Funny As: The Story of New Zealand Comedy
Philip Matthews & Paul Horan
Auckland University Press
Read this as either standalone volume or as the tie-in (as intended) with recent TV series of the same name. Cleverly, you don’t need to watch Funny-As the TV series to enjoy Funny-As the book (though I don’t know why you wouldn’t dive into both?)
Philip Matthews and Paul Horan have a magical skill here in offering a broad-survey that is concise, enjoyable, readable – it’s a coffee-table book of pics that has plenty of great story-context in the accompanying words; has depth.
Where do you start with New Zealand comedy?
Fortunately this does not concerned in making a case, in the justifying-sense. It’s just an all-in, look at what we did – this is who we are.
And that means the “comedy” on offer dips off the stage of the stand-ups and into not only the sitcoms and romcom-movies but also into the novels (Barry Crump) and columnists (Leah McFall) and the various roles and ways that comedy serves and informs (our great celebrity chefs, Hudson & Halls).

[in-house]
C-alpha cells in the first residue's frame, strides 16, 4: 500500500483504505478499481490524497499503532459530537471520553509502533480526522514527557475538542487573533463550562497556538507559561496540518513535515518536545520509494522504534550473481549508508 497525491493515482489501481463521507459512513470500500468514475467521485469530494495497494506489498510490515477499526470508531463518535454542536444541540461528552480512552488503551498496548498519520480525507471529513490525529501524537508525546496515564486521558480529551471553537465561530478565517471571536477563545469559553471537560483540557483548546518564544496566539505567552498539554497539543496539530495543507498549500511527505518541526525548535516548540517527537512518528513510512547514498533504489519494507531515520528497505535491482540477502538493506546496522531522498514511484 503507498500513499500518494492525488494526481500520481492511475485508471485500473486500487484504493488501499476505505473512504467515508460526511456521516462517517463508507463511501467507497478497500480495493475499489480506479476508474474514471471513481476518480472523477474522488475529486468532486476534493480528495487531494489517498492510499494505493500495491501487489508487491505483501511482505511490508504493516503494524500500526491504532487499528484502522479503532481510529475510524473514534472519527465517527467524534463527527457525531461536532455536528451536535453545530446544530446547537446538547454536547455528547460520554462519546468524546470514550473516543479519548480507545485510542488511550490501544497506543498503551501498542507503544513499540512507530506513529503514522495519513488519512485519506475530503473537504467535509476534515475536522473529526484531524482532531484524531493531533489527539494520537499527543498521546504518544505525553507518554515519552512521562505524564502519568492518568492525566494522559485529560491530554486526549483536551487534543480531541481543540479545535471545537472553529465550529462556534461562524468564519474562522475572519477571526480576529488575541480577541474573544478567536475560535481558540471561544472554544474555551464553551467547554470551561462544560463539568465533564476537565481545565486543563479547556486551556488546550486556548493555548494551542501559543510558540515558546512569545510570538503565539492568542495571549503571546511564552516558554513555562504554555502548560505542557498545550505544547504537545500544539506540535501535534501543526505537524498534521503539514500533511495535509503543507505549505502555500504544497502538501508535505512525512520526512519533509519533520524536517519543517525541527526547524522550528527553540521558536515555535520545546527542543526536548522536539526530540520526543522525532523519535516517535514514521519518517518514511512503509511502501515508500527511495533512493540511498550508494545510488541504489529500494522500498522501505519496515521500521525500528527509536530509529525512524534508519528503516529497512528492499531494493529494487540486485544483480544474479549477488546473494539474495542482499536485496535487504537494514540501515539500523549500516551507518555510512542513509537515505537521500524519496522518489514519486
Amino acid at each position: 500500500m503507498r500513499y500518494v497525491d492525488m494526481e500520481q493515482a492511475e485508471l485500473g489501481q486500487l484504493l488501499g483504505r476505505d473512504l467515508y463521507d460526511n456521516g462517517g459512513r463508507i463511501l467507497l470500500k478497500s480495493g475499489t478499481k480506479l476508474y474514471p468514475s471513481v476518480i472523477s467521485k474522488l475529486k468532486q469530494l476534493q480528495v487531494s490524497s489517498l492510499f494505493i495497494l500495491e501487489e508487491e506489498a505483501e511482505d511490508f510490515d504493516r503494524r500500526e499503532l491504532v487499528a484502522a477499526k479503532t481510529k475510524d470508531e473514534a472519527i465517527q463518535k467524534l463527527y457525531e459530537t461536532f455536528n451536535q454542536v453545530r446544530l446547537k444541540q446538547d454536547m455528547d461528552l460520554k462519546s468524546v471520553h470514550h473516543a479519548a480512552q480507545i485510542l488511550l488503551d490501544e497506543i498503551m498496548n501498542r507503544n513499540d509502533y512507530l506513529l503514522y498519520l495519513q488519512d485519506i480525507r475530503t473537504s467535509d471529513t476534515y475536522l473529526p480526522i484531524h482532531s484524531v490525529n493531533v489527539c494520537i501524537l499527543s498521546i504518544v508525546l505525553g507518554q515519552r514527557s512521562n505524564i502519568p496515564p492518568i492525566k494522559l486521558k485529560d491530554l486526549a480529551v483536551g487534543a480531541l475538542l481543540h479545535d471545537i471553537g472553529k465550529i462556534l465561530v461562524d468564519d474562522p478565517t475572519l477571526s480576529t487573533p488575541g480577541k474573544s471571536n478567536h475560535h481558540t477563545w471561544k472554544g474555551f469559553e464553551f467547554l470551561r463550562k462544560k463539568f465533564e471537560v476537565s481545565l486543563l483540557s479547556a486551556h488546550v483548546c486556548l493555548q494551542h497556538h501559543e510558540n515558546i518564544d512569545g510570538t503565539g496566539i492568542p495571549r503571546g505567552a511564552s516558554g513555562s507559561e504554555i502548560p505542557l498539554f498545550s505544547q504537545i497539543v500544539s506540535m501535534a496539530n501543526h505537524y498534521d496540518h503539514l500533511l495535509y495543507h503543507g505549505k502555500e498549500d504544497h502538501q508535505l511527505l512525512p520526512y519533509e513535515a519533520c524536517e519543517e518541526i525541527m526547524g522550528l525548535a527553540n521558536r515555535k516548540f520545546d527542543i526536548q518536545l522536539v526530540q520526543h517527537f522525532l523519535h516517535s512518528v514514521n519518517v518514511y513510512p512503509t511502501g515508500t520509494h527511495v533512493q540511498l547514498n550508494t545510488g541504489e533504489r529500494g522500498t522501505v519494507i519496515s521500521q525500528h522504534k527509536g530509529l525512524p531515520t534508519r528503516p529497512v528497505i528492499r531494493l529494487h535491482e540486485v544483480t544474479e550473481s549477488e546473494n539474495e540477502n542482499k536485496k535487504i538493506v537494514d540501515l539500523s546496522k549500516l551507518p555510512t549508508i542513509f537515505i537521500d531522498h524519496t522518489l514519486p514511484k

You can pick your choice of cover too – from Billy T to The Topp Twins, Flight of the Conchords to the late great John Clarke (Fred Dagg).
So that means this is a great gift-idea for friends and family. You can target your audience specifically by choosing the local comedy icon that most appeals.
There’s an impressive depth to this project – and the same is true of the TV show.
I remember thinking, as I’m sure many have, that we are long overdue an examination of our local comedy. Bit like buses eh, if you wait long enough…
In these pages is our voice, some (most) of our comedy choices. Relive the highlights. Learn about new people (either new to you because you’re too young to have been there or new to you because you haven’t kept up with the current crop).
Michele A’Court’s foreword is perfect context and crystallisation.
A wonderful (fun, funny, engaging, page-turning) read.
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